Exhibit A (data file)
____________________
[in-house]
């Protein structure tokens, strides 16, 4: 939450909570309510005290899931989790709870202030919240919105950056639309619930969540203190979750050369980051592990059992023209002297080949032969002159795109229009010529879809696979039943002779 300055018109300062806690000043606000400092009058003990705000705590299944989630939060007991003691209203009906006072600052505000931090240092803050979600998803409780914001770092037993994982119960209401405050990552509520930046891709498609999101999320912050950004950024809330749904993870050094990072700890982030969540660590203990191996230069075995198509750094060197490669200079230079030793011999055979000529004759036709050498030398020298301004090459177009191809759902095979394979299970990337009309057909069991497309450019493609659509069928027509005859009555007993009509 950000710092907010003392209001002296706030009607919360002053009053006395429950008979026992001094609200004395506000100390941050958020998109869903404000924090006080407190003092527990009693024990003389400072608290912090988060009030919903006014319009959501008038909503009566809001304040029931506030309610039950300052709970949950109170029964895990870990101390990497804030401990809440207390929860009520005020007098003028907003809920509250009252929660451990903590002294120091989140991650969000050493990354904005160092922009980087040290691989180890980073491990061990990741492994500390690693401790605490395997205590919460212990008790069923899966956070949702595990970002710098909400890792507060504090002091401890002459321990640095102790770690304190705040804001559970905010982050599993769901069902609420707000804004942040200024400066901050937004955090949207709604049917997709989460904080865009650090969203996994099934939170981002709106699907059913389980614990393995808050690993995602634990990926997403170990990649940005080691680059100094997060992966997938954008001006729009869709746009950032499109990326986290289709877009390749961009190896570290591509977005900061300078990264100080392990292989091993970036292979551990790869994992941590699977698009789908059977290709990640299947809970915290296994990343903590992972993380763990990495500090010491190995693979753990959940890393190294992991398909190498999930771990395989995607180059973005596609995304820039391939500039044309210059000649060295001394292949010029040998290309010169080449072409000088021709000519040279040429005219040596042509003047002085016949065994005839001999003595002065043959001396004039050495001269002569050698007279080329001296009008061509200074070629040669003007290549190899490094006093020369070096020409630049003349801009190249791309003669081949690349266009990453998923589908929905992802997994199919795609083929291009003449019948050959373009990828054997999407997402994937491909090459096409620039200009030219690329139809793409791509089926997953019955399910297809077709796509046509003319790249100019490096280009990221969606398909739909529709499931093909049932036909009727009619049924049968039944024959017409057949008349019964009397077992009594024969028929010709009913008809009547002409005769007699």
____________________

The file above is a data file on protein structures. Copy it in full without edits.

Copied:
[in-house]
């Protein structure tokens, strides 16, 4: 939450909570309510005290899931989790709870202030919240919105950056639309619930969540203190979750050369980051592990059992023209002297080949032969002159795109229009010529879809696979039943002779 300055018109300062806690000043606000400092009058003990705000705590299944989630939060007991003691209203009906006072600052505000931090240092803050979600998803409780914001770092037993994982119960209401405050990552509520930046891709498609999101999320912050950004950024809330749904993870050094990072700890982030969540660590203990191996230069075995198509750094060197490669200079230079030793011999055979000529004759036709050498030398020298301004090459177009191809759902095979394979299970990337009309057909069991497309450019493609659509069928027509005859009555007993009509 950000710092907010003392209001002296706030009607919360002053009053006395429950008979026992001094609200004395506000100390941050958020998109869903404000924090006080407190003092527990009693024990003389400072608290912090988060009030919903006014319009959501008038909503009566809001304040029931506030309610039950300052709970949950109170029964895990870990101390990497804030401990809440207390929860009520005020007098003028907003809920509250009252929660451990903590002294120091989140991650969000050493990354904005160092922009980087040290691989180890980073491990061990990741492994500390690693401790605490395997205590919460212990008790069923899966956070949702595990970002710098909400890792507060504090002091401890002459321990640095102790770690304190705040804001559970905010982050599993769901069902609420707000804004942040200024400066901050937004955090949207709604049917997709989460904080865009650090969203996994099934939170981002709106699907059913389980614990393995808050690993995602634990990926997403170990990649940005080691680059100094997060992966997938954008001006729009869709746009950032499109990326986290289709877009390749961009190896570290591509977005900061300078990264100080392990292989091993970036292979551990790869994992941590699977698009789908059977290709990640299947809970915290296994990343903590992972993380763990990495500090010491190995693979753990959940890393190294992991398909190498999930771990395989995607180059973005596609995304820039391939500039044309210059000649060295001394292949010029040998290309010169080449072409000088021709000519040279040429005219040596042509003047002085016949065994005839001999003595002065043959001396004039050495001269002569050698007279080329001296009008061509200074070629040669003007290549190899490094006093020369070096020409630049003349801009190249791309003669081949690349266009990453998923589908929905992802997994199919795609083929291009003449019948050959373009990828054997999407997402994937491909090459096409620039200009030219690329139809793409791509089926997953019955399910297809077709796509046509003319790249100019490096280009990221969606398909739909529709499931093909049932036909009727009619049924049968039944024959017409057949008349019964009397077992009594024969028929010709009913008809009547002409005769007699």